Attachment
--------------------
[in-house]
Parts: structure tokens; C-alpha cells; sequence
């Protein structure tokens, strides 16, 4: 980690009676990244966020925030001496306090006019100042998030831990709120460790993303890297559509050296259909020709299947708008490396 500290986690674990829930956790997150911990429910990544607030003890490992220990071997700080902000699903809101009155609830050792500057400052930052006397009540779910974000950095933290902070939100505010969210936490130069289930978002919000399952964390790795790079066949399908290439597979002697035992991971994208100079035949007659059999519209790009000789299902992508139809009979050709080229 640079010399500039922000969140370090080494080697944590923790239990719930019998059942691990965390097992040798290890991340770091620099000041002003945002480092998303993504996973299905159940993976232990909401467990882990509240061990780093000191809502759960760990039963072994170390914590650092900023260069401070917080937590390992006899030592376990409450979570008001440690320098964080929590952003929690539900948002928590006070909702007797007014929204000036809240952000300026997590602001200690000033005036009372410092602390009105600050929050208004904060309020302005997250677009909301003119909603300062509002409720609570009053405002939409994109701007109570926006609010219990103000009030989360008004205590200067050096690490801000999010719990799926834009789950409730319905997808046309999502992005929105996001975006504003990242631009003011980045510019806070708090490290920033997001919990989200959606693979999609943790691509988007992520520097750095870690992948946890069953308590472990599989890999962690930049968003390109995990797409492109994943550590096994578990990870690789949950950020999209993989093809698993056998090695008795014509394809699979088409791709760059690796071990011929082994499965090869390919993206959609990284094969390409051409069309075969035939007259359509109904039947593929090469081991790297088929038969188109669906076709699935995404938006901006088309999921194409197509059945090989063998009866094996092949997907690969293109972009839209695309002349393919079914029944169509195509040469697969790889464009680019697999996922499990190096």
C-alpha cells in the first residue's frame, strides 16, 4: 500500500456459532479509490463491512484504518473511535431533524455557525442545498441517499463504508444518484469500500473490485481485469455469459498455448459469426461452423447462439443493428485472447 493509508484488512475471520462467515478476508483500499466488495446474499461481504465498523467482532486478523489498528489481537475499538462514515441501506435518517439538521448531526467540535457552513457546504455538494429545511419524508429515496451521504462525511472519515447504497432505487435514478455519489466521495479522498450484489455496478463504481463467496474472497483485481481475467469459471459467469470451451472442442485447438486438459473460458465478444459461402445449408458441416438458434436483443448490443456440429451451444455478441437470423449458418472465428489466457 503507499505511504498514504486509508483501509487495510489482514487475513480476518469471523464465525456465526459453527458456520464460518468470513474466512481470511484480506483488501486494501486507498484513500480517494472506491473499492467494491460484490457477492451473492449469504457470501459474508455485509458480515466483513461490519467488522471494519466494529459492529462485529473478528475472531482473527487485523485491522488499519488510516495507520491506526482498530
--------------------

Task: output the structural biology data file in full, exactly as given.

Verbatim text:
[in-house]
Parts: structure tokens; C-alpha cells; sequence
């Protein structure tokens, strides 16, 4: 980690009676990244966020925030001496306090006019100042998030831990709120460790993303890297559509050296259909020709299947708008490396 500290986690674990829930956790997150911990429910990544607030003890490992220990071997700080902000699903809101009155609830050792500057400052930052006397009540779910974000950095933290902070939100505010969210936490130069289930978002919000399952964390790795790079066949399908290439597979002697035992991971994208100079035949007659059999519209790009000789299902992508139809009979050709080229 640079010399500039922000969140370090080494080697944590923790239990719930019998059942691990965390097992040798290890991340770091620099000041002003945002480092998303993504996973299905159940993976232990909401467990882990509240061990780093000191809502759960760990039963072994170390914590650092900023260069401070917080937590390992006899030592376990409450979570008001440690320098964080929590952003929690539900948002928590006070909702007797007014929204000036809240952000300026997590602001200690000033005036009372410092602390009105600050929050208004904060309020302005997250677009909301003119909603300062509002409720609570009053405002939409994109701007109570926006609010219990103000009030989360008004205590200067050096690490801000999010719990799926834009789950409730319905997808046309999502992005929105996001975006504003990242631009003011980045510019806070708090490290920033997001919990989200959606693979999609943790691509988007992520520097750095870690992948946890069953308590472990599989890999962690930049968003390109995990797409492109994943550590096994578990990870690789949950950020999209993989093809698993056998090695008795014509394809699979088409791709760059690796071990011929082994499965090869390919993206959609990284094969390409051409069309075969035939007259359509109904039947593929090469081991790297088929038969188109669906076709699935995404938006901006088309999921194409197509059945090989063998009866094996092949997907690969293109972009839209695309002349393919079914029944169509195509040469697969790889464009680019697999996922499990190096």
C-alpha cells in the first residue's frame, strides 16, 4: 500500500456459532479509490463491512484504518473511535431533524455557525442545498441517499463504508444518484469500500473490485481485469455469459498455448459469426461452423447462439443493428485472447 493509508484488512475471520462467515478476508483500499466488495446474499461481504465498523467482532486478523489498528489481537475499538462514515441501506435518517439538521448531526467540535457552513457546504455538494429545511419524508429515496451521504462525511472519515447504497432505487435514478455519489466521495479522498450484489455496478463504481463467496474472497483485481481475467469459471459467469470451451472442442485447438486438459473460458465478444459461402445449408458441416438458434436483443448490443456440429451451444455478441437470423449458418472465428489466457 503507499505511504498514504486509508483501509487495510489482514487475513480476518469471523464465525456465526459453527458456520464460518468470513474466512481470511484480506483488501486494501486507498484513500480517494472506491473499492467494491460484490457477492451473492449469504457470501459474508455485509458480515466483513461490519467488522471494519466494529459492529462485529473478528475472531482473527487485523485491522488499519488510516495507520491506526482498530